Step One: Go to www.random.org.
Step Two: Pick a Number.
Step Three: GET WEIRD!
We Need to Talk About Kevin
The mother of a teenage sociopath who went on a high-school killing spree recalls her son's deranged behavior during childhood, as she deals with her grief.
Tilda Swinton is the perfect actress in my eyes. You must be a chameleon adapting to whatever role is given to you. It is not just in her slightly androgynous appearance and demeanor but in her natural gift to act, she is perfect.
Like a wounded and terrified animal running on guilt and hindsight, Eva (Swinton) is barely living, flinching at the sound of her own name.
The United States has had its fair share of massacres at schools across the country. There have also been numerous films made, some based on reality, others in fantasy but the one thing they all have in common is the exploitative nature, focusing on the massacre itself. This is where We Need to…
Lynne Ramsay's We Need to Talk About Kevin is a compelling drama, being also a very unsettling experience throughout its whole running time. The story unfolds in flashbacks and you simultaneously see how the past events affect the life of Eva in the present day. I liked how the director goes back and forth in time as I find it a very effective way of making the viewer constantly intrigued and filled with suspense. Tilda Swinton gives a powerful performance, showing all the frustrations and detachment of the mother towards her son. Ezra Miller brilliantly incorporates true evil, always giving me the chills and making me uncomfortable. We Need to Talk About Kevin is one of the most disturbing films I've watched and I am definitely investigating more of Ramsay's work in the near future.
The main reason I put off watching this for so long is its source material. Lionel Shriver's novel is an amazing piece of fiction that gnaws on your soul by asking the toughest questions imaginable without granting its readers the comfort of easy answers. It explores the age old discussion on nature versus nurture. It does so by relating a story about a boy committing an evil deed, presented through a series of letters written by the boy‘s mother. She is constantly asking herself whether it is her fault that her son is the way he is or whether he was born evil. It also shows how something like a high-school shooting affects a community, but moreover the family members…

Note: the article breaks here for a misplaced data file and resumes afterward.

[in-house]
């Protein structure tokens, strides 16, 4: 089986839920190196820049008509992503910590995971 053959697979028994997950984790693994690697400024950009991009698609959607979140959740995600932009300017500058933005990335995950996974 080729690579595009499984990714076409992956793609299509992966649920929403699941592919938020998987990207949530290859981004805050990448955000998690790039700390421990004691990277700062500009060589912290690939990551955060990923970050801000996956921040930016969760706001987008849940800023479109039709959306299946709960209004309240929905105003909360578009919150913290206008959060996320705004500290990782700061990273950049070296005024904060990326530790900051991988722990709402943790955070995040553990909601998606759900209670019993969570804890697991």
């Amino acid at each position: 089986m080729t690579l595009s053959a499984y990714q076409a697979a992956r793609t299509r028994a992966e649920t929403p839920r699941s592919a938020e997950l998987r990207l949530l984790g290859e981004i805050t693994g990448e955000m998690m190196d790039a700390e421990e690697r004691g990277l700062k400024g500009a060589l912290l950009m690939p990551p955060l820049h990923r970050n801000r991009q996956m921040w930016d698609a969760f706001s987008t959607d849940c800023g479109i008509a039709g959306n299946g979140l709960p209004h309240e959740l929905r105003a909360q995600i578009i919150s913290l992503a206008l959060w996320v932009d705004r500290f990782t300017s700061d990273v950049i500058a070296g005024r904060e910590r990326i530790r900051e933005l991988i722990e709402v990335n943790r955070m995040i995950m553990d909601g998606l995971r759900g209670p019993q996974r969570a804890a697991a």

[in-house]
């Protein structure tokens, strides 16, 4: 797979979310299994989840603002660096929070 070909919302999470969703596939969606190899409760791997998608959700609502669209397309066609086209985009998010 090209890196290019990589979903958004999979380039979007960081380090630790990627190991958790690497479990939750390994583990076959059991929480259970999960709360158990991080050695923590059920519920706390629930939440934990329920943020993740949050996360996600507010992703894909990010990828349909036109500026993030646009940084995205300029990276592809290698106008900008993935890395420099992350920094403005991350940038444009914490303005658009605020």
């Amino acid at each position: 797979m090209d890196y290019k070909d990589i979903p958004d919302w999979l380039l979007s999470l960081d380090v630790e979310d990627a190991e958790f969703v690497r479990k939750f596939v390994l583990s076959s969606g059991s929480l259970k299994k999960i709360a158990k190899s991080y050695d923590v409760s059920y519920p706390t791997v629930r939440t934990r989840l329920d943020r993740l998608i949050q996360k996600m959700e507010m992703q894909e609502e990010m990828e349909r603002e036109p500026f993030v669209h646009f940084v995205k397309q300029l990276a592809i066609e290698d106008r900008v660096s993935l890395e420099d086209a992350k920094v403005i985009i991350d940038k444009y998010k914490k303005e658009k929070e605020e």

Excellent film to watch with your wife and 10-day-old son on a sunny, Sunday afternoon.
Lynne Ramsay’s first film in nine years is a tricky one, both in subject matter and presentation. Everybody should be familiar with the story by now but despite the inevitability of what is to come the film still manages to shock. It is a sensationalist tale but to its credit it is not shot in a sensational or exploitative manner. In many ways it is a horror film with all the genre tropes stripped away. Instead what we get is a fragmentary film about a mother struggling with her responsibility to love her son. The film certainly raises difficult questions (is a bond between mother and child unbreakable? Does evil occur through nature or nurture? etc.) and pleasingly it doesn’t…
Kevin voted Trump.
ezra Miller more like GOD
my ass: owned
This film is very beautifully shot. It is also a very effective contraceptive.
I came in expecting school shooting.Instead I got an hour of being confused as the mother deals with the shooting 2 years afterwards.Wasn't very disturbing,in all honesty most of Kevin parts are of him being an asshole when he was younger
Incredible film! A lot like Gus Van Sant's Elephant, We Need to Talk About Kevin refuses to point fingers, refuses to settle for closure or even the idea that closure is ever possible. It does everything with such elegance and sensibility...it makes you ache inside and it makes you smile...most importantly though despite how painful it is, it makes you hope.
the acting in this was insane, the ending was unimaginably brilliant and Ezra Miller was as perfect as ever
John C Riley is the most unobservant, clueless, unhelpful father in the history of cinema
One of those that suffers if you've read the book. Every exchange in the printed version, every sigh, every contemplation, is so rich and abstracted and involving; Ramsey's conversion makes perfect sense, but there was no way that the richness of the discussion could ever have been translated to screen with the depth I wanted. At least, it wasn't here. So we're left with performances, which are hard to fault, and a soundtrack which isn't afraid to be Brechtian. A lot to appreciate, but in comparison, a bit pantomimey.
We need to talk about this film...how on earth is this film widely appreciated is beyond me.
First of all the portrayal of the main character was laughable...he is portrayed like the typical troubled young school shooting teen cliche... it is just so bad.
There's also the "in your face" symbolism...holy fuck that's annoying...we get it, red means death woooo now stop shoving it in my face all the time.
Let's not forget the minor issue of casting an actor who is mostly recognized for his comedy roles in a completely serious drama...not too big of a deal but kind of a turn off for me at least.
Overall awful movie.
Step One: Go to www.random.org.
I have come to acknowledge and accept my mental illness for some time now. For the most part I have…